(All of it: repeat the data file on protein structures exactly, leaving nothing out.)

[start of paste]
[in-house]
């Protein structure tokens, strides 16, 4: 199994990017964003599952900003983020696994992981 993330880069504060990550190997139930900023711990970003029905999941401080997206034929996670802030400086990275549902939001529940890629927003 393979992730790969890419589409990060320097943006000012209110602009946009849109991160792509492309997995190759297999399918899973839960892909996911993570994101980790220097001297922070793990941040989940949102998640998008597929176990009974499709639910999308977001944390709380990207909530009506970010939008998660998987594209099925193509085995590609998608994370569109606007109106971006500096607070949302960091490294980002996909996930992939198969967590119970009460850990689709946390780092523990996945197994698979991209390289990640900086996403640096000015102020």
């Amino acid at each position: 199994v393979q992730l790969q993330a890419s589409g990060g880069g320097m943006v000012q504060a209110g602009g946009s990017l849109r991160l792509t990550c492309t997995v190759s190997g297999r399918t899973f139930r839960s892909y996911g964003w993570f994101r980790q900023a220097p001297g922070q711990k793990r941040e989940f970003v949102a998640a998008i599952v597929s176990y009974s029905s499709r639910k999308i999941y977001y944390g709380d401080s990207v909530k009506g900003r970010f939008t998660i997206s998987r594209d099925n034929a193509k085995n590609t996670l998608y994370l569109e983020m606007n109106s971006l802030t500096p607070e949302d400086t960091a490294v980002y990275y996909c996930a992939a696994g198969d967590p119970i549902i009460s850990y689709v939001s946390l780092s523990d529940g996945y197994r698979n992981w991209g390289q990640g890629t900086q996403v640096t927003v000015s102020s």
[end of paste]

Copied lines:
[in-house]
């Protein structure tokens, strides 16, 4: 199994990017964003599952900003983020696994992981 993330880069504060990550190997139930900023711990970003029905999941401080997206034929996670802030400086990275549902939001529940890629927003 393979992730790969890419589409990060320097943006000012209110602009946009849109991160792509492309997995190759297999399918899973839960892909996911993570994101980790220097001297922070793990941040989940949102998640998008597929176990009974499709639910999308977001944390709380990207909530009506970010939008998660998987594209099925193509085995590609998608994370569109606007109106971006500096607070949302960091490294980002996909996930992939198969967590119970009460850990689709946390780092523990996945197994698979991209390289990640900086996403640096000015102020």
């Amino acid at each position: 199994v393979q992730l790969q993330a890419s589409g990060g880069g320097m943006v000012q504060a209110g602009g946009s990017l849109r991160l792509t990550c492309t997995v190759s190997g297999r399918t899973f139930r839960s892909y996911g964003w993570f994101r980790q900023a220097p001297g922070q711990k793990r941040e989940f970003v949102a998640a998008i599952v597929s176990y009974s029905s499709r639910k999308i999941y977001y944390g709380d401080s990207v909530k009506g900003r970010f939008t998660i997206s998987r594209d099925n034929a193509k085995n590609t996670l998608y994370l569109e983020m606007n109106s971006l802030t500096p607070e949302d400086t960091a490294v980002y990275y996909c996930a992939a696994g198969d967590p119970i549902i009460s850990y689709v939001s946390l780092s523990d529940g996945y197994r698979n992981w991209g390289q990640g890629t900086q996403v640096t927003v000015s102020s």